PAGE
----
In astronomy, a period-luminosity relation is a relationship linking the luminosity of pulsating variable stars with their pulsation period. The best-known relation is the direct proportionality law holding for Classical Cepheid variables, sometimes called Leavitt's law. Discovered in 1908 by Henrietta Swan Leavitt, the relation established Cepheids as foundational indicators of cosmic benchmarks for scaling galactic and extragalactic distances. The physical model explaining the Leavitt's law for classical cepheids is called kappa mechanism.
Leavitt, a graduate of Radcliffe College, worked at the Harvard College Observatory as a "computer", tasked with examining photographic plates in order to measure and catalog the brightness of stars. Observatory Director Edward Charles Pickering assigned Leavitt to the study of variable stars of the Small and Large Magellanic Clouds, as recorded on photographic plates taken with the Bruce Astrograph of the Boyden Station of the Harvard Observatory in Arequipa, Peru. She identified 1777 variable stars, of which she classified 47 as Cepheids. In 1908 she published her results in the Annals of the Astronomical Observatory of Harvard College, noting that the brighter variables had the longer period. Building on this work, Leavitt looked carefully at the relation between the periods and the brightness of a sample of 25 of the Cepheids variables in the Small Magellanic Cloud, published in 1912. This paper was communicated and signed by Edward Pickering, but the first sentence indicates that it was "prepared by Miss Leavitt".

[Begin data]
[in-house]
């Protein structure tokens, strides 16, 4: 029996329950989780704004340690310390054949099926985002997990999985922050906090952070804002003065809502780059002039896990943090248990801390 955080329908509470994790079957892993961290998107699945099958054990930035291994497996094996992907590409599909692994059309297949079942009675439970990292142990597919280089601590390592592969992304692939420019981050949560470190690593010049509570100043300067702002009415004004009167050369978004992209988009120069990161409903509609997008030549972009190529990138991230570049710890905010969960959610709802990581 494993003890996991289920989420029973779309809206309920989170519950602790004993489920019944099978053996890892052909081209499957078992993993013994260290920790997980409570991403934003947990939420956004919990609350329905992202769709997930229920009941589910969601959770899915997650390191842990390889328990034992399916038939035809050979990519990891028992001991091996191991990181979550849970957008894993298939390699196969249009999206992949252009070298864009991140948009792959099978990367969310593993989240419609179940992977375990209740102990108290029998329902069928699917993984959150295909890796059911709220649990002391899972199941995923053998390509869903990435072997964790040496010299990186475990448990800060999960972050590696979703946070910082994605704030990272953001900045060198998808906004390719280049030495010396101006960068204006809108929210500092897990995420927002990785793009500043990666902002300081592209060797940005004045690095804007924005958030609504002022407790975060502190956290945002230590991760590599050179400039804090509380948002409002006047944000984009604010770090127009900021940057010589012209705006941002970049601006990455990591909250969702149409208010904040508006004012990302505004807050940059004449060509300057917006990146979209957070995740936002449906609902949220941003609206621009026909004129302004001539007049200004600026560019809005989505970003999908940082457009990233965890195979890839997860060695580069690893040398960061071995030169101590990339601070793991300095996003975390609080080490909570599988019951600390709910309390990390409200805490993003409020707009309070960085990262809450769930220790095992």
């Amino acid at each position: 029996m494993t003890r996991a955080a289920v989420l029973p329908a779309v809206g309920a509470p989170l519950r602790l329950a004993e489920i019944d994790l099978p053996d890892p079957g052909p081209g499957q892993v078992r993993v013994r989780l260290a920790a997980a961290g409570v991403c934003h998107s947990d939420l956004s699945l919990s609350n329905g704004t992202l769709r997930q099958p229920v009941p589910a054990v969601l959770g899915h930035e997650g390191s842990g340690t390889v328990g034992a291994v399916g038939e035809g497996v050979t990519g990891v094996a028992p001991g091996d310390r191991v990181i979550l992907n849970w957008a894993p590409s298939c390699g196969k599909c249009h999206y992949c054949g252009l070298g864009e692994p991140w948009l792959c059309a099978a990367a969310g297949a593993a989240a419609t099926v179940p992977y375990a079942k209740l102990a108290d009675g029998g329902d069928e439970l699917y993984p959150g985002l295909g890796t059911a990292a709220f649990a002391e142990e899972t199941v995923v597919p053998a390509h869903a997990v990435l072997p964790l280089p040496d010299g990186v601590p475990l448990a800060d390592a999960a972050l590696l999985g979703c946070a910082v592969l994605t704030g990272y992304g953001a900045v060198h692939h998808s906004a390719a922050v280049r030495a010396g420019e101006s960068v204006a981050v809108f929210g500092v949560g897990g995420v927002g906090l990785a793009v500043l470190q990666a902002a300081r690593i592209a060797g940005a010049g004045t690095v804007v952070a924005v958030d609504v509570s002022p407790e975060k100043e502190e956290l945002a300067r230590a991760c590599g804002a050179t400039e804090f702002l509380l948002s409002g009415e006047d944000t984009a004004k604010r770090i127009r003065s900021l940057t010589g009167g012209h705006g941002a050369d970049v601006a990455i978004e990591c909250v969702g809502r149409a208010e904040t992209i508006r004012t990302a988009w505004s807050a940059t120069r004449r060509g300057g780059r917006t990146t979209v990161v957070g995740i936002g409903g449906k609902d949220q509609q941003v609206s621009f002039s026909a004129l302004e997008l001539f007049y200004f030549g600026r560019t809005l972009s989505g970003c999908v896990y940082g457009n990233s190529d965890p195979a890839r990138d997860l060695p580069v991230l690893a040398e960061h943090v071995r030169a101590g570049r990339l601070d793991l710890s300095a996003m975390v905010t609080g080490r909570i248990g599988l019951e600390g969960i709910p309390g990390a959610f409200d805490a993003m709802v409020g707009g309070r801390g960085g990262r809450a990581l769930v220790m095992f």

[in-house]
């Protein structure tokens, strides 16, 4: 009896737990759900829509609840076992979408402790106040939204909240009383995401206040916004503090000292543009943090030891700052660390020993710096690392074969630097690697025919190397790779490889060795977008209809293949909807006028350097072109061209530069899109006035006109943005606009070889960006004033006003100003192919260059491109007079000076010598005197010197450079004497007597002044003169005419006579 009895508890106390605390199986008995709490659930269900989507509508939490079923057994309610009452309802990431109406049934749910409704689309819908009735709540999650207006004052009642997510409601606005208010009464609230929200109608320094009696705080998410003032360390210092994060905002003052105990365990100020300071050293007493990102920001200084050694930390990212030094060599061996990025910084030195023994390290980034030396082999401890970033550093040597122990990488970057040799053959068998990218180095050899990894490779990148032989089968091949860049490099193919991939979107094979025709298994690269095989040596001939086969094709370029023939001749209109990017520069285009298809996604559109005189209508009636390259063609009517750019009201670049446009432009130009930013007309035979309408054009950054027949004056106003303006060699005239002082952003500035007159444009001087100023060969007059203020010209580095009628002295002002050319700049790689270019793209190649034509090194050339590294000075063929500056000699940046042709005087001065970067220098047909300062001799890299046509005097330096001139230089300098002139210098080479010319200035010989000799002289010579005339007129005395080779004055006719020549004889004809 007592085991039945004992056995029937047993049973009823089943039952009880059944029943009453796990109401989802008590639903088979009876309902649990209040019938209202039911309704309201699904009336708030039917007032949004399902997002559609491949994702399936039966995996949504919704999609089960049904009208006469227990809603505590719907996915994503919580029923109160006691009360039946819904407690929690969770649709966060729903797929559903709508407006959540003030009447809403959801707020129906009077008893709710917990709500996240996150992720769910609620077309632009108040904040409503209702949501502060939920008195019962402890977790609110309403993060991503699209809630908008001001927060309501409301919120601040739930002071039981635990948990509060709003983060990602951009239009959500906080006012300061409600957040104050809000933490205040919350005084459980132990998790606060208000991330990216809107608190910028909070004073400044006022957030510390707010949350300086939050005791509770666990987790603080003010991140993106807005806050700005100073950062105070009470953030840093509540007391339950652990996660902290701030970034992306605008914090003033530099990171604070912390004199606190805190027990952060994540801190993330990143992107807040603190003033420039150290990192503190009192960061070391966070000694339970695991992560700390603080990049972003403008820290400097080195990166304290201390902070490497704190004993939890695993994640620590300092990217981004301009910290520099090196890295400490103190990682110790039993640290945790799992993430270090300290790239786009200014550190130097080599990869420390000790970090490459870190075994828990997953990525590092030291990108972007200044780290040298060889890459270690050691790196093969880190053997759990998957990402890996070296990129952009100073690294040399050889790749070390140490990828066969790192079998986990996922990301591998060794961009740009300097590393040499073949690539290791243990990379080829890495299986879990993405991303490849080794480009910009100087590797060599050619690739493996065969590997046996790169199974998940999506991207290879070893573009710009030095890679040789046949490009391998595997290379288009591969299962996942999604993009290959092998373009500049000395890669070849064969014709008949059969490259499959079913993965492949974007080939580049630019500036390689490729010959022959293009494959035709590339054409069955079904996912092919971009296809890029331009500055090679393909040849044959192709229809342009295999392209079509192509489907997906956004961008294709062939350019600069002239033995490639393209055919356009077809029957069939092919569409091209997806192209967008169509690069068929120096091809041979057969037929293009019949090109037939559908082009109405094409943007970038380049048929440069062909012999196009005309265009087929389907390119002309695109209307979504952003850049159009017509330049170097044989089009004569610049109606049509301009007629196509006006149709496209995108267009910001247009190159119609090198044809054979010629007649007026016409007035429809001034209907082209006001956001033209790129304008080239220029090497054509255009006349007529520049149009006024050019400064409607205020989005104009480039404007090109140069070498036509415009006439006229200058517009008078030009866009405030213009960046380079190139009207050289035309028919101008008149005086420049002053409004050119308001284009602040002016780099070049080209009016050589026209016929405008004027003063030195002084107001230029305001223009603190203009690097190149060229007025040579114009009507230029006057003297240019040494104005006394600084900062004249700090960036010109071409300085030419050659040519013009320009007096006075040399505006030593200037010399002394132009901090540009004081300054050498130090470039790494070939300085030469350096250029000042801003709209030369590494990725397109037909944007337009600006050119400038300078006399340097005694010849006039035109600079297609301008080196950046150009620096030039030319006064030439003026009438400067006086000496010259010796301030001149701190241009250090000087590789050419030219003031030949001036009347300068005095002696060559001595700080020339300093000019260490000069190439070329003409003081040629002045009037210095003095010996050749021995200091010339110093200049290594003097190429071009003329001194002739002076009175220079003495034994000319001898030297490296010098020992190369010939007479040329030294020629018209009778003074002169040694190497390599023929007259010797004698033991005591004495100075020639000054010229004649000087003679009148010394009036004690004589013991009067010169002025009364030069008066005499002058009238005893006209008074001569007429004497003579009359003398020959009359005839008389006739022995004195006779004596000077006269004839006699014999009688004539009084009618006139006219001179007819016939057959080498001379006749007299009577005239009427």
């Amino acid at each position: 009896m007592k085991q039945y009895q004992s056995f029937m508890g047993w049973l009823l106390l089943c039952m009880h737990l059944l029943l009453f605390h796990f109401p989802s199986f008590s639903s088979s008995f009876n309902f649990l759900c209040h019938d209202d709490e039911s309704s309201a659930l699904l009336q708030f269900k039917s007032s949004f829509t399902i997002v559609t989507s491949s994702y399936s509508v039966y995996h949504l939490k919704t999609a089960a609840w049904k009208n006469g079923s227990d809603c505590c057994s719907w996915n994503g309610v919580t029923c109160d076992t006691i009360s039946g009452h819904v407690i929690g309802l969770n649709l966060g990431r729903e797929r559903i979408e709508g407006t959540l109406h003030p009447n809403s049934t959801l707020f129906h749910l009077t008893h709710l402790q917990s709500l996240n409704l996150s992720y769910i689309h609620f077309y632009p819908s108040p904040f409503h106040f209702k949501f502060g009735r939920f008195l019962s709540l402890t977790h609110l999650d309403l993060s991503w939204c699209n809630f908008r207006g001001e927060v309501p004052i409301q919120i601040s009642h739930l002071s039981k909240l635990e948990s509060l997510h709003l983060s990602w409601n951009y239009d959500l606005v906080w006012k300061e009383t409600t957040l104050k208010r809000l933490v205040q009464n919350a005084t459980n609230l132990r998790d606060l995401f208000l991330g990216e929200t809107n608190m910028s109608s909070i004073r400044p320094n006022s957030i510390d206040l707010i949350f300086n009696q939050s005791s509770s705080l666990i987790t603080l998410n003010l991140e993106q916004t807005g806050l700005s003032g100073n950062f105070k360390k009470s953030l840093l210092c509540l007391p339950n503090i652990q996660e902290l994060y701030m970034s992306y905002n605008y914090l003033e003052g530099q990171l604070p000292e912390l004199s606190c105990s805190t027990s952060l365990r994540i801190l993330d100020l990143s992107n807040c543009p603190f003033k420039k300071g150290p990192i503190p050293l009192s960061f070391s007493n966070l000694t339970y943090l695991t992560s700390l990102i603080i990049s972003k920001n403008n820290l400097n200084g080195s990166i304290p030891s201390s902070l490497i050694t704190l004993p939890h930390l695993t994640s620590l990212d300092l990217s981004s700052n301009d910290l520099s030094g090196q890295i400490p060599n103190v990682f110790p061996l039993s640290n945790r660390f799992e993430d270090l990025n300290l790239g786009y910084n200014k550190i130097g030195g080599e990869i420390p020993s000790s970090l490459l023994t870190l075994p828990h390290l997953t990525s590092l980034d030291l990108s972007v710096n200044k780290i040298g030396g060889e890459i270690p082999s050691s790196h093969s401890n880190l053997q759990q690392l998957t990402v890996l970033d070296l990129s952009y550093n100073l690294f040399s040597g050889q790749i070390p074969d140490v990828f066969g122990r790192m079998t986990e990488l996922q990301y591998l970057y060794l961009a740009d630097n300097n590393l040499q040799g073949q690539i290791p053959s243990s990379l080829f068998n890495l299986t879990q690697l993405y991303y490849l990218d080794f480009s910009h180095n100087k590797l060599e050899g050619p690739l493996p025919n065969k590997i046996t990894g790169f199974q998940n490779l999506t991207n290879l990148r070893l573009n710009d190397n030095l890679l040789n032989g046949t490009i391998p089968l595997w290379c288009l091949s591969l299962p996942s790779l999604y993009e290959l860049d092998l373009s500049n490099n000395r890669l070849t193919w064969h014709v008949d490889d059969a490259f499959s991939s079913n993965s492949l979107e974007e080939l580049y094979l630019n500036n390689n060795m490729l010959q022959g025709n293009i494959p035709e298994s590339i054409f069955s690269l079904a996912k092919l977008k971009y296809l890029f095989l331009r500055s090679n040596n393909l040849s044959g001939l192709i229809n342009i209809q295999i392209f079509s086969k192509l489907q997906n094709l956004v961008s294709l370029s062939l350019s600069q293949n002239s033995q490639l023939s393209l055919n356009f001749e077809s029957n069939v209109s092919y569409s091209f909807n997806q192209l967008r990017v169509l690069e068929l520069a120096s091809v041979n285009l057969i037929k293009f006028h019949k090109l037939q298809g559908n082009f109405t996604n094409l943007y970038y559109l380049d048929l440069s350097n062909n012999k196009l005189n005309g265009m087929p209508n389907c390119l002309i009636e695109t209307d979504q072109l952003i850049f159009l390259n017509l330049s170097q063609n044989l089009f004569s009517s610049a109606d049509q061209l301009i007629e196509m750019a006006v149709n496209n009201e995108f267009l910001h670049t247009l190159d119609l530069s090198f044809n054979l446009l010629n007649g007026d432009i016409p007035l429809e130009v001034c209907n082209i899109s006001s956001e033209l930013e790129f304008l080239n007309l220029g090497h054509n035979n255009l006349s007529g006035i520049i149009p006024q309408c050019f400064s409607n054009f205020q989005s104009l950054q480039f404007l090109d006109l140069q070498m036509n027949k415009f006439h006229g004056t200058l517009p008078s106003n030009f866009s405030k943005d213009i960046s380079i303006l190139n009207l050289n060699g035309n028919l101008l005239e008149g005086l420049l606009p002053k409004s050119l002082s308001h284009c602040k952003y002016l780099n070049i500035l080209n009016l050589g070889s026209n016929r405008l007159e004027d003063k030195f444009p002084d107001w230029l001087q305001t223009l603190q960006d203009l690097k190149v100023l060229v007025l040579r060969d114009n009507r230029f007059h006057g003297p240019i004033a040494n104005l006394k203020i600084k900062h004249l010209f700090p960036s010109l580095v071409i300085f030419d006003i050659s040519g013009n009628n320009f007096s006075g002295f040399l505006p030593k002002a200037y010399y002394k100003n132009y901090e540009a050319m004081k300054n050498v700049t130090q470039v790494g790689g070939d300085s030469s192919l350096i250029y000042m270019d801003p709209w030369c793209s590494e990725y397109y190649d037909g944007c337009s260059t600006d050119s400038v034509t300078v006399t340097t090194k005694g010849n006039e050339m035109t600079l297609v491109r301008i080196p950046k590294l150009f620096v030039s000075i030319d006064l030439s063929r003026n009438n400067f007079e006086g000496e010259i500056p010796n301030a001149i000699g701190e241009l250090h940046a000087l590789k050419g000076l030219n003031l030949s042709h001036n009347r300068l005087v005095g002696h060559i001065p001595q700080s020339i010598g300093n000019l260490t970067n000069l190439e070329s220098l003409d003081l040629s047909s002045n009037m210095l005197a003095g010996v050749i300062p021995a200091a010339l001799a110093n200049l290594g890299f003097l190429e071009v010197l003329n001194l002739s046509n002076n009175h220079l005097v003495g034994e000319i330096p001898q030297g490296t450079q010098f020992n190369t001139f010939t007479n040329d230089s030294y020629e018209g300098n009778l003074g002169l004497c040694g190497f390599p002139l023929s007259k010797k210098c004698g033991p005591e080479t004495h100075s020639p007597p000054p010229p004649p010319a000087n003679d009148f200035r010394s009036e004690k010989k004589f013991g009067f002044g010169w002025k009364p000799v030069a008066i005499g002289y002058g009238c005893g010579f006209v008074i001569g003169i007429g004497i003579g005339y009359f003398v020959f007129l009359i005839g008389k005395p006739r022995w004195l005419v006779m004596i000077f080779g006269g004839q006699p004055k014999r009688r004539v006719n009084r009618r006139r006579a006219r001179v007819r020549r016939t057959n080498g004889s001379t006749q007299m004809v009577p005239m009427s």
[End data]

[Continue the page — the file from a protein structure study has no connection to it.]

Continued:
In the 1912 paper, Leavitt graphed the stellar magnitude versus the logarithm of the period and determined that, in her own words,
A straight line can be readily drawn among each of the two series of points corresponding to maxima and minima, thus showing that there is a simple relation between the brightness of the Cepheid variables and their periods.
Using the simplifying assumption that all of the Cepheids within the Small Magellanic Cloud were at approximately the same distance, the apparent magnitude of each star is equivalent to its absolute magnitude offset by a fixed quantity depending on that distance. This reasoning allowed Leavitt to establish that the logarithm of the period is linearly related to the logarithm of the star's average intrinsic optical luminosity (which is the amount of power radiated by the star in the visible spectrum).
At the time, there was an unknown scale factor in this brightness since the distances to the Magellanic Clouds were unknown. Leavitt expressed the hope that parallaxes to some Cepheids would be measured; one year after she reported her results, Ejnar Hertzsprung determined the distances of several Cepheids in the Milky Way and that, with this calibration, the distance to any Cepheid could then be determined.